America’s Top 10 Cities for Wildlife

Wildlife in urban areas - coyote in IllinoisWildlife is adaptable. Studies continue to show that in our largest metropolises, foxes, raccoons and coyotes also thrive. And that’s only the tip of the iceberg. Consider the lone mountain lion that’s apparently trapped in-between urban sprawl in Los Angeles’ Griffith Park.

So it’s welcome news that the National Wildlife Federation is honoring the Top 10 Cities for Wildlife as part of its celebration of National Wildlife Week 2015.

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Conservation group planting cloned ancient trees today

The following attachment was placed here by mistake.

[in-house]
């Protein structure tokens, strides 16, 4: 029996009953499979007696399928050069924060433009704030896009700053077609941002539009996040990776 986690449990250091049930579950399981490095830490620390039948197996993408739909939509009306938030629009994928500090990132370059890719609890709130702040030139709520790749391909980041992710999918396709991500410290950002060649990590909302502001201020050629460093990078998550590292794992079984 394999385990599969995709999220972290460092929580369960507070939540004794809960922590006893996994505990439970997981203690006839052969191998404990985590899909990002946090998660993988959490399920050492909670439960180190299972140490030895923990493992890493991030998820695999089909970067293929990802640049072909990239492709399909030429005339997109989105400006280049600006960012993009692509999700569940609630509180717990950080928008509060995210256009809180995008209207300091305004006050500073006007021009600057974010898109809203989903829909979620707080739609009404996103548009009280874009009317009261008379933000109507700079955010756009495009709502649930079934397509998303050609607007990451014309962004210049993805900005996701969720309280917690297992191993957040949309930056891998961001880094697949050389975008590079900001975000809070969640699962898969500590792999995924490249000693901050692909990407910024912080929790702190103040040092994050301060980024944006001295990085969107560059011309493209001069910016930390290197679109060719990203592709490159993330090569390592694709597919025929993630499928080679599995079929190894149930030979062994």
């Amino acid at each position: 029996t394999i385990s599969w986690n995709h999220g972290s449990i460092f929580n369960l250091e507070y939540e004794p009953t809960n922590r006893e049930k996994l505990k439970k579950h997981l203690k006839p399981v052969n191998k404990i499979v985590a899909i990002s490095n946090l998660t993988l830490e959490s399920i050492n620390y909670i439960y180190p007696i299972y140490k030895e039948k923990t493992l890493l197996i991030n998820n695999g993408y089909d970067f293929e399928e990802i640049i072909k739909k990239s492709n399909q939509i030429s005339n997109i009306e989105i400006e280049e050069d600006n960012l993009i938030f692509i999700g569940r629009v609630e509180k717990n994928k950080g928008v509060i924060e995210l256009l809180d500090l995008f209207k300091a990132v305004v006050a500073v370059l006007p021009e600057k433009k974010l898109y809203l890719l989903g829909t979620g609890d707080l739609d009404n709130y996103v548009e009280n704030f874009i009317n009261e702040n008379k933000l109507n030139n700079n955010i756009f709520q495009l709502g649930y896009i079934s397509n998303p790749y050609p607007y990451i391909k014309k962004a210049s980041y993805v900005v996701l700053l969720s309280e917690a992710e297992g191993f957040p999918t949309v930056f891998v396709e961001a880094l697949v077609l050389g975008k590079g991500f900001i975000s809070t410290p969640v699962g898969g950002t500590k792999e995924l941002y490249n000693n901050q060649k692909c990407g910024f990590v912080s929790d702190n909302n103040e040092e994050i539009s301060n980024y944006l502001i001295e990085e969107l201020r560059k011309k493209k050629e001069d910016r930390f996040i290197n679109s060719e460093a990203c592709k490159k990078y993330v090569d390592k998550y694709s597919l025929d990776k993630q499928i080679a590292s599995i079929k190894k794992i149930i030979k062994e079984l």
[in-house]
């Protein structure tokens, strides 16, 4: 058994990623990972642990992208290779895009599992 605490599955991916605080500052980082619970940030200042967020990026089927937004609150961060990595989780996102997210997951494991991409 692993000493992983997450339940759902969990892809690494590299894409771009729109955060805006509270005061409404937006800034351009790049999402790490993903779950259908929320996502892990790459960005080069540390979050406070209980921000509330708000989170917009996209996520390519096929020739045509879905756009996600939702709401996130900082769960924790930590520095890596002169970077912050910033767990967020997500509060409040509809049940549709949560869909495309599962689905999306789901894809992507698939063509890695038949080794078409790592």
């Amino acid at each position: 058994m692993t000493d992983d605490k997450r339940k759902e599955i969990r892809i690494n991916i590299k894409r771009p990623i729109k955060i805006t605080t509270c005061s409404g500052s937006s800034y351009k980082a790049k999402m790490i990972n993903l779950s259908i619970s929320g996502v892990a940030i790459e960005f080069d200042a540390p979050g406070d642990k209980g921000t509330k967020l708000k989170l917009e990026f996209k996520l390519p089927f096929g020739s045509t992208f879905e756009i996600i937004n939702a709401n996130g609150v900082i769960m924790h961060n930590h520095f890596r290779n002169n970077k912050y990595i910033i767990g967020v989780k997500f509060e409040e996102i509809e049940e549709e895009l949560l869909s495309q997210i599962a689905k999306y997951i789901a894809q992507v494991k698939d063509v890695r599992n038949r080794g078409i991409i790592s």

Archangel-Ancient-Tree-Archive 1Forests used to cover a large majority of land across the globe hundreds of years ago. Today forests cover just 31 percent of the world’s land surface. Deforestation due to logging, for agriculture and pastures as well as harvesting wood for fuel and industrial use have taken a heavy toll, wiping out critical wildlife habitat and releasing stored carbon into the atmosphere.

David Milarch, co-founder of Archangel Ancient Tree Archive, has been striving to help save some of our most ancient treasures – some of the oldest trees still in existence in the world. For the past two decades, Milarch and his two sons have raced against time, snipping branches and seedlings from the world’s biggest and most durable trees and have created clones of them in hopes of restoring ancient forests and helping to fight climate change.

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